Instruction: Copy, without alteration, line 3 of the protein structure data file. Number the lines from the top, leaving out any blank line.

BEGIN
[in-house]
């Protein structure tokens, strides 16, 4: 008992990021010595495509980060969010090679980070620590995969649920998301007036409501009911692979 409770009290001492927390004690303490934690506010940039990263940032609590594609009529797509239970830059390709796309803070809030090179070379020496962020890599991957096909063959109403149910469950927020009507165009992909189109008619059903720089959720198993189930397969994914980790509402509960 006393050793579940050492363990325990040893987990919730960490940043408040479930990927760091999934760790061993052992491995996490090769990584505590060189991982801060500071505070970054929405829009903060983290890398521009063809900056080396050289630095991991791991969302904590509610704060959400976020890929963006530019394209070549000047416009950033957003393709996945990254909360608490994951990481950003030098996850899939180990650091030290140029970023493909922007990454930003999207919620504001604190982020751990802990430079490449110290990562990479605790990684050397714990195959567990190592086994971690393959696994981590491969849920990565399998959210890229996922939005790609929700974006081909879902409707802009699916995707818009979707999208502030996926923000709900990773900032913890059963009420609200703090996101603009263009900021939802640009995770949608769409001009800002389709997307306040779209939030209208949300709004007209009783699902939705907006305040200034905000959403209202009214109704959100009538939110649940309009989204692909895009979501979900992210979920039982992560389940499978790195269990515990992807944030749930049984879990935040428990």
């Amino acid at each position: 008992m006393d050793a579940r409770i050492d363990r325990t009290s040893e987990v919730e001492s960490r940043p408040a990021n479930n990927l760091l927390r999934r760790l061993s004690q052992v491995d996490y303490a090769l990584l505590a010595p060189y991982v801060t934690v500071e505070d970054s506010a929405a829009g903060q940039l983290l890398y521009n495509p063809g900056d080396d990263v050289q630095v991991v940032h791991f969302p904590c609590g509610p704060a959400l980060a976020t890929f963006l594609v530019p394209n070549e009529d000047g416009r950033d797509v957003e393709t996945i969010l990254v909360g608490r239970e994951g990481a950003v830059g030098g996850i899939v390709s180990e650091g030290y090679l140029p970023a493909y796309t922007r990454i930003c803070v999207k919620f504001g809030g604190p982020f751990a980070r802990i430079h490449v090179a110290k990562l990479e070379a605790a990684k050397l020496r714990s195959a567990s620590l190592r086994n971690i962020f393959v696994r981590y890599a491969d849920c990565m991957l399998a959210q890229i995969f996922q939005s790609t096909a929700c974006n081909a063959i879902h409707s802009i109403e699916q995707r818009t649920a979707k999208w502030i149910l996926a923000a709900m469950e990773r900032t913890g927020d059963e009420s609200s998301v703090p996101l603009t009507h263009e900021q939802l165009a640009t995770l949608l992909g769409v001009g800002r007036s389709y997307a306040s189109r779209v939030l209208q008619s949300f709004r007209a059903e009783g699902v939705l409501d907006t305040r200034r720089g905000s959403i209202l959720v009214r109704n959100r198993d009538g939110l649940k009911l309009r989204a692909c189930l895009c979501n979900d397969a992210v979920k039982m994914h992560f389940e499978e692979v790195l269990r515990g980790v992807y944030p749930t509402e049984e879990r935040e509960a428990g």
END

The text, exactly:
């Amino acid at each position: 008992m006393d050793a579940r409770i050492d363990r325990t009290s040893e987990v919730e001492s960490r940043p408040a990021n479930n990927l760091l927390r999934r760790l061993s004690q052992v491995d996490y303490a090769l990584l505590a010595p060189y991982v801060t934690v500071e505070d970054s506010a929405a829009g903060q940039l983290l890398y521009n495509p063809g900056d080396d990263v050289q630095v991991v940032h791991f969302p904590c609590g509610p704060a959400l980060a976020t890929f963006l594609v530019p394209n070549e009529d000047g416009r950033d797509v957003e393709t996945i969010l990254v909360g608490r239970e994951g990481a950003v830059g030098g996850i899939v390709s180990e650091g030290y090679l140029p970023a493909y796309t922007r990454i930003c803070v999207k919620f504001g809030g604190p982020f751990a980070r802990i430079h490449v090179a110290k990562l990479e070379a605790a990684k050397l020496r714990s195959a567990s620590l190592r086994n971690i962020f393959v696994r981590y890599a491969d849920c990565m991957l399998a959210q890229i995969f996922q939005s790609t096909a929700c974006n081909a063959i879902h409707s802009i109403e699916q995707r818009t649920a979707k999208w502030i149910l996926a923000a709900m469950e990773r900032t913890g927020d059963e009420s609200s998301v703090p996101l603009t009507h263009e900021q939802l165009a640009t995770l949608l992909g769409v001009g800002r007036s389709y997307a306040s189109r779209v939030l209208q008619s949300f709004r007209a059903e009783g699902v939705l409501d907006t305040r200034r720089g905000s959403i209202l959720v009214r109704n959100r198993d009538g939110l649940k009911l309009r989204a692909c189930l895009c979501n979900d397969a992210v979920k039982m994914h992560f389940e499978e692979v790195l269990r515990g980790v992807y944030p749930t509402e049984e879990r935040e509960a428990g």